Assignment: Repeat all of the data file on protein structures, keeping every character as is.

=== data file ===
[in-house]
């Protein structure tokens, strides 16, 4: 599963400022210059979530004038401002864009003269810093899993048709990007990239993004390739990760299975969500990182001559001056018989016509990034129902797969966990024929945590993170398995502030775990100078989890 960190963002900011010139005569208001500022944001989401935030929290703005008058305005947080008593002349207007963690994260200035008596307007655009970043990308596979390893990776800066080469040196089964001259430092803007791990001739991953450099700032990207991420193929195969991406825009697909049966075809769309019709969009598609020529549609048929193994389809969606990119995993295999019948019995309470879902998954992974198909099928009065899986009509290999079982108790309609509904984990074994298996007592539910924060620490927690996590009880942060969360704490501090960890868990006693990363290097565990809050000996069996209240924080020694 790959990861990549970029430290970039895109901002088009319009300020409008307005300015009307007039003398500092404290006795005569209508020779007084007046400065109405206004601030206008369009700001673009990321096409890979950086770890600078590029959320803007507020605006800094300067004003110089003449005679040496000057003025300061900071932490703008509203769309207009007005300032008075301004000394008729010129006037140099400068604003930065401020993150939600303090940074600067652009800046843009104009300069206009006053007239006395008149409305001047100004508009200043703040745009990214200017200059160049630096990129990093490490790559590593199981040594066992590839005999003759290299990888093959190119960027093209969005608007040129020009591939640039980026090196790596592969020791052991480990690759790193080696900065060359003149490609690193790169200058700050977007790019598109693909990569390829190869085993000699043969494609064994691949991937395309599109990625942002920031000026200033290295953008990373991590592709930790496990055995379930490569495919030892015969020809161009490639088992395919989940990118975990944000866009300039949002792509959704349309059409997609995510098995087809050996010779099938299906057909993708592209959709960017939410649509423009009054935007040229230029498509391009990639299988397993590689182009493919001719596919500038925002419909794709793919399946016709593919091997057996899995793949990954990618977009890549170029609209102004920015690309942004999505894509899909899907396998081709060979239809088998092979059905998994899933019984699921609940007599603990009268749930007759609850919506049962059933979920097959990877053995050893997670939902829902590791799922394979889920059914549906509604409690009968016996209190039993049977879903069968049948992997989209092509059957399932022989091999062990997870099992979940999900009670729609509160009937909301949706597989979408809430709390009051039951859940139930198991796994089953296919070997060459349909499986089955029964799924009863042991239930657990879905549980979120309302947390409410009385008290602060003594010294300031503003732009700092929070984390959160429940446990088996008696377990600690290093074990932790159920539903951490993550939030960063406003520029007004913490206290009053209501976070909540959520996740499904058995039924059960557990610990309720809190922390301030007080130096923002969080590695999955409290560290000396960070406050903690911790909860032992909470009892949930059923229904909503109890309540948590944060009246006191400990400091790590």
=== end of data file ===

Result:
[in-house]
């Protein structure tokens, strides 16, 4: 599963400022210059979530004038401002864009003269810093899993048709990007990239993004390739990760299975969500990182001559001056018989016509990034129902797969966990024929945590993170398995502030775990100078989890 960190963002900011010139005569208001500022944001989401935030929290703005008058305005947080008593002349207007963690994260200035008596307007655009970043990308596979390893990776800066080469040196089964001259430092803007791990001739991953450099700032990207991420193929195969991406825009697909049966075809769309019709969009598609020529549609048929193994389809969606990119995993295999019948019995309470879902998954992974198909099928009065899986009509290999079982108790309609509904984990074994298996007592539910924060620490927690996590009880942060969360704490501090960890868990006693990363290097565990809050000996069996209240924080020694 790959990861990549970029430290970039895109901002088009319009300020409008307005300015009307007039003398500092404290006795005569209508020779007084007046400065109405206004601030206008369009700001673009990321096409890979950086770890600078590029959320803007507020605006800094300067004003110089003449005679040496000057003025300061900071932490703008509203769309207009007005300032008075301004000394008729010129006037140099400068604003930065401020993150939600303090940074600067652009800046843009104009300069206009006053007239006395008149409305001047100004508009200043703040745009990214200017200059160049630096990129990093490490790559590593199981040594066992590839005999003759290299990888093959190119960027093209969005608007040129020009591939640039980026090196790596592969020791052991480990690759790193080696900065060359003149490609690193790169200058700050977007790019598109693909990569390829190869085993000699043969494609064994691949991937395309599109990625942002920031000026200033290295953008990373991590592709930790496990055995379930490569495919030892015969020809161009490639088992395919989940990118975990944000866009300039949002792509959704349309059409997609995510098995087809050996010779099938299906057909993708592209959709960017939410649509423009009054935007040229230029498509391009990639299988397993590689182009493919001719596919500038925002419909794709793919399946016709593919091997057996899995793949990954990618977009890549170029609209102004920015690309942004999505894509899909899907396998081709060979239809088998092979059905998994899933019984699921609940007599603990009268749930007759609850919506049962059933979920097959990877053995050893997670939902829902590791799922394979889920059914549906509604409690009968016996209190039993049977879903069968049948992997989209092509059957399932022989091999062990997870099992979940999900009670729609509160009937909301949706597989979408809430709390009051039951859940139930198991796994089953296919070997060459349909499986089955029964799924009863042991239930657990879905549980979120309302947390409410009385008290602060003594010294300031503003732009700092929070984390959160429940446990088996008696377990600690290093074990932790159920539903951490993550939030960063406003520029007004913490206290009053209501976070909540959520996740499904058995039924059960557990610990309720809190922390301030007080130096923002969080590695999955409290560290000396960070406050903690911790909860032992909470009892949930059923229904909503109890309540948590944060009246006191400990400091790590």